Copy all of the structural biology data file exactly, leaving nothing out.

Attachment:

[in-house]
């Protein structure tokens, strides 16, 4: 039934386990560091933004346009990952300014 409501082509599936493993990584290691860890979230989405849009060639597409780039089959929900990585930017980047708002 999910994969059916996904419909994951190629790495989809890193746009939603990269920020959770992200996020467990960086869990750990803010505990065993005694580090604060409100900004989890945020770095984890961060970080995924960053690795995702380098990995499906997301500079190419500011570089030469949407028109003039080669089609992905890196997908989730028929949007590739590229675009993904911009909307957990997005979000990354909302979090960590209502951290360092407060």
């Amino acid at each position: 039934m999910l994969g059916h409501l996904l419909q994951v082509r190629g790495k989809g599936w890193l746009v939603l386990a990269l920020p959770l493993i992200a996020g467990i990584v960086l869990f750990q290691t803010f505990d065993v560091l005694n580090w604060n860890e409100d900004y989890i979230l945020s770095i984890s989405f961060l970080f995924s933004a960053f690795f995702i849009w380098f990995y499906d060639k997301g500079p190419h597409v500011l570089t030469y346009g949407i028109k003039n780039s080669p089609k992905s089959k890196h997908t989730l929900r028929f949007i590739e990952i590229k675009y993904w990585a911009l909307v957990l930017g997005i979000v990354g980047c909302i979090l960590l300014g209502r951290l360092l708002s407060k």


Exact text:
[in-house]
């Protein structure tokens, strides 16, 4: 039934386990560091933004346009990952300014 409501082509599936493993990584290691860890979230989405849009060639597409780039089959929900990585930017980047708002 999910994969059916996904419909994951190629790495989809890193746009939603990269920020959770992200996020467990960086869990750990803010505990065993005694580090604060409100900004989890945020770095984890961060970080995924960053690795995702380098990995499906997301500079190419500011570089030469949407028109003039080669089609992905890196997908989730028929949007590739590229675009993904911009909307957990997005979000990354909302979090960590209502951290360092407060």
């Amino acid at each position: 039934m999910l994969g059916h409501l996904l419909q994951v082509r190629g790495k989809g599936w890193l746009v939603l386990a990269l920020p959770l493993i992200a996020g467990i990584v960086l869990f750990q290691t803010f505990d065993v560091l005694n580090w604060n860890e409100d900004y989890i979230l945020s770095i984890s989405f961060l970080f995924s933004a960053f690795f995702i849009w380098f990995y499906d060639k997301g500079p190419h597409v500011l570089t030469y346009g949407i028109k003039n780039s080669p089609k992905s089959k890196h997908t989730l929900r028929f949007i590739e990952i590229k675009y993904w990585a911009l909307v957990l930017g997005i979000v990354g980047c909302i979090l960590l300014g209502r951290l360092l708002s407060k």